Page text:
Date of Award
Doctor of Education in Instructional Technology
Dr. Tiffany A. Roman
First Committee Member
Dr. Matthew L. Wilson
Second Committee Member
Dr. Iván Jorrín Abellán
Prior research indicates that researchers and teachers feel that digital citizenship should be an essential part of a student’s education; however, there is a lack of knowledge about teachers’ perceptions of the efficacy and challenges of digital citizenship initiatives. It is unclear which digital citizenship instructional strategies support effective curriculum implementation, enhance students’ safety and learning, and reduce educational disparities. Addressing this gap in understanding is crucial to the ongoing development of digital citizenship education and ensuring that students are adequately prepared to navigate the digital world responsibly. In this dissertation, I examined the perspectives of six Georgia high school teachers, all actively engaged in the implementation of a digital citizenship curriculum, on said digital citizenship curriculum along with the challenges and concerns that these teachers face in teaching digital citizenship.
This phenomenographic study was informed by the theories of social constructivism and connectivism. Additionally, nine elements of digital citizenship and a framework that included self-identity in digital environments, activity online, fluency for the digital tools, and ethics for digital environments (SAFE Framework) served as a guiding lens for analysis. This study was comprised of pre- and post-interviews, observations, and a focus group interview. The interviews were semi-structured, and each participant was interviewed twice. Interviews focused on participants’ initial perspectives and approaches to digital citizenship education as well as their experiences implementing digital citizenship lessons. Participants chose a digital citizenship lesson for individual observation, followed by a collaborative focus group discussion exploring the concept and challenges of implementing digital citizenship after the completion of individual interviews and observations.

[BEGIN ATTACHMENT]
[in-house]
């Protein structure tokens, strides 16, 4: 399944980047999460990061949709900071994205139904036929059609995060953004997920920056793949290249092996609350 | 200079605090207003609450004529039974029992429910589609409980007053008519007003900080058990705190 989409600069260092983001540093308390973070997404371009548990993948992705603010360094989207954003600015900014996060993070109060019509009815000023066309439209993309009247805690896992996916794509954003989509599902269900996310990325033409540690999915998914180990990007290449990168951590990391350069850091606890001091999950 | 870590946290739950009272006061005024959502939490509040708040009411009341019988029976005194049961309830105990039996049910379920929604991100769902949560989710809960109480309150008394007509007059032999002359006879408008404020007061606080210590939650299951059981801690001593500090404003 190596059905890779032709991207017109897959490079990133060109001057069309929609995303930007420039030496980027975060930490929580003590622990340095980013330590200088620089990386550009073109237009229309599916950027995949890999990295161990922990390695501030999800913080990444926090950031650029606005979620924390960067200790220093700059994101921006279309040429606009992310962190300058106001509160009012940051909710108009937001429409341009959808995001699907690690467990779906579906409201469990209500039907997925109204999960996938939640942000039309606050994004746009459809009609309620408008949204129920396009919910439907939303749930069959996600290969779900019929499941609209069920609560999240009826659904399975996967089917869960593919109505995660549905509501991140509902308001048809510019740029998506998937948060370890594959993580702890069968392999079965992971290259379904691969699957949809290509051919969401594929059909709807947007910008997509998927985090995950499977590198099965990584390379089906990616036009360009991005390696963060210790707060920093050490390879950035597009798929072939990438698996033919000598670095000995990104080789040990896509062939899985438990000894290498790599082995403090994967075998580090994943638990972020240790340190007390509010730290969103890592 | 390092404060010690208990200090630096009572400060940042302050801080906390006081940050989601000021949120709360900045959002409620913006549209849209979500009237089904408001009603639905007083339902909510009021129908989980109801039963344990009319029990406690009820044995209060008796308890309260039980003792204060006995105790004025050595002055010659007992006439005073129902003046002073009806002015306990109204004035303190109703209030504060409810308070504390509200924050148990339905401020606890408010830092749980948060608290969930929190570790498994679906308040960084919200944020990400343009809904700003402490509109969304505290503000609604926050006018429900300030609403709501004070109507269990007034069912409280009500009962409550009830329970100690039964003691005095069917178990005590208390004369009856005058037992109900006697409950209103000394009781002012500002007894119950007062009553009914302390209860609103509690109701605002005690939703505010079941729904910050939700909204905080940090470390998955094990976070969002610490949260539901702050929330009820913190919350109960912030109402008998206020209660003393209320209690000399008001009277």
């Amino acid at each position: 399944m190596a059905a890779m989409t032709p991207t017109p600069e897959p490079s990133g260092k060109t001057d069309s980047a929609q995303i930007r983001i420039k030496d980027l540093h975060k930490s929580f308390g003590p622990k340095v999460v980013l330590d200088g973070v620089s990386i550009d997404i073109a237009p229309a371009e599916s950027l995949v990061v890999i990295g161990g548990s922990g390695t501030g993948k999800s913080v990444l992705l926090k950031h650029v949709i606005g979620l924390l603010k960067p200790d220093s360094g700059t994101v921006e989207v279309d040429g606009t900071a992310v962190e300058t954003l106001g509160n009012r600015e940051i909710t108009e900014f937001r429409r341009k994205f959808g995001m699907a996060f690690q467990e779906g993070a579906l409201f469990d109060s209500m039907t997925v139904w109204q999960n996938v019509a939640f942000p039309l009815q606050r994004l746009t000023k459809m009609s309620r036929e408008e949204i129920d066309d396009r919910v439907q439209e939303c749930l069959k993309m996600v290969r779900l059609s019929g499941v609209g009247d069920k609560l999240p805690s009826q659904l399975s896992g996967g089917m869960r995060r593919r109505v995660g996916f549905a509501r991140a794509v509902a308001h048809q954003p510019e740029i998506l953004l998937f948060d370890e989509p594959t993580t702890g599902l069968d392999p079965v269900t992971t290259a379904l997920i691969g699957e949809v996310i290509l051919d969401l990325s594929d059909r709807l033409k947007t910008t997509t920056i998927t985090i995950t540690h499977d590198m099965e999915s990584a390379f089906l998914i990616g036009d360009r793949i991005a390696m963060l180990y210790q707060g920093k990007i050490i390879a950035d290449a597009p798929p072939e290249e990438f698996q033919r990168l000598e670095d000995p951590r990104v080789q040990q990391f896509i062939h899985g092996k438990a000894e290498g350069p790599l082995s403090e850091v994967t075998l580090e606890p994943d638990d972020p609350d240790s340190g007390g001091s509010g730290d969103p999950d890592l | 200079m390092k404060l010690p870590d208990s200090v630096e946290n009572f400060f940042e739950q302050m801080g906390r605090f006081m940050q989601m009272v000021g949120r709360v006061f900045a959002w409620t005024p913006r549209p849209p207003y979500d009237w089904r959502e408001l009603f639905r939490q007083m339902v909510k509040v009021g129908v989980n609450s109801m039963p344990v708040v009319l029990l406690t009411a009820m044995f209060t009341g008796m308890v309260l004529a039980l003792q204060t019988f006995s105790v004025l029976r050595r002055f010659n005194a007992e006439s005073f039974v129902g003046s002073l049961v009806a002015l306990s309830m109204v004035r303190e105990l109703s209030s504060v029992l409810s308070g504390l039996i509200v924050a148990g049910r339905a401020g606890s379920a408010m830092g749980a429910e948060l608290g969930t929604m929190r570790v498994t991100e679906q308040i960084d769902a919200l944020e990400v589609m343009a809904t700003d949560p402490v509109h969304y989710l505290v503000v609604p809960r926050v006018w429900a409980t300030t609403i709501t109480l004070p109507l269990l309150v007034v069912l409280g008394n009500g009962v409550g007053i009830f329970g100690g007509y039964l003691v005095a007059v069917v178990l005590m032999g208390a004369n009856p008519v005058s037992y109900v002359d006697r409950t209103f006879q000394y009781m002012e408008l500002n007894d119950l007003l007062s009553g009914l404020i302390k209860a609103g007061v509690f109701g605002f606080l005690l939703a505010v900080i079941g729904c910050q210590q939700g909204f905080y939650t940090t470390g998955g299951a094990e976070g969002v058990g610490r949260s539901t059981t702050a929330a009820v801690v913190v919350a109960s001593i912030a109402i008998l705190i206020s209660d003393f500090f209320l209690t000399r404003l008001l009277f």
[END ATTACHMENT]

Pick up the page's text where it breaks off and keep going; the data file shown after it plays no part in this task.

Using the data spiral analysis that allowed for the reduction of data down to manageable units, several key themes emerged. Participants, despite teaching the same curriculum, all had differing perceptions of what digital citizenship meant and encompassed. Participants highlighted the challenges of implementing a digital citizenship curriculum, which included a lack of time and feeling unprepared, as well as a range of concerns that the participants had for their students, including mental health and worry over consequences for future job and college prospects. Implications from the study include the need for a unified definition of digital citizenship and a goal for digital citizenship education at the school and district level. Additional recommendations include a need for teacher training, potential changes to how digital citizenship curriculum is integrated into student learning, including the consideration of introducing a new class dedicated to digital citizenship or extending the allocated time within the current curriculum to ensure comprehensive coverage and the creation of more time for teachers to implement digital citizenship curriculum.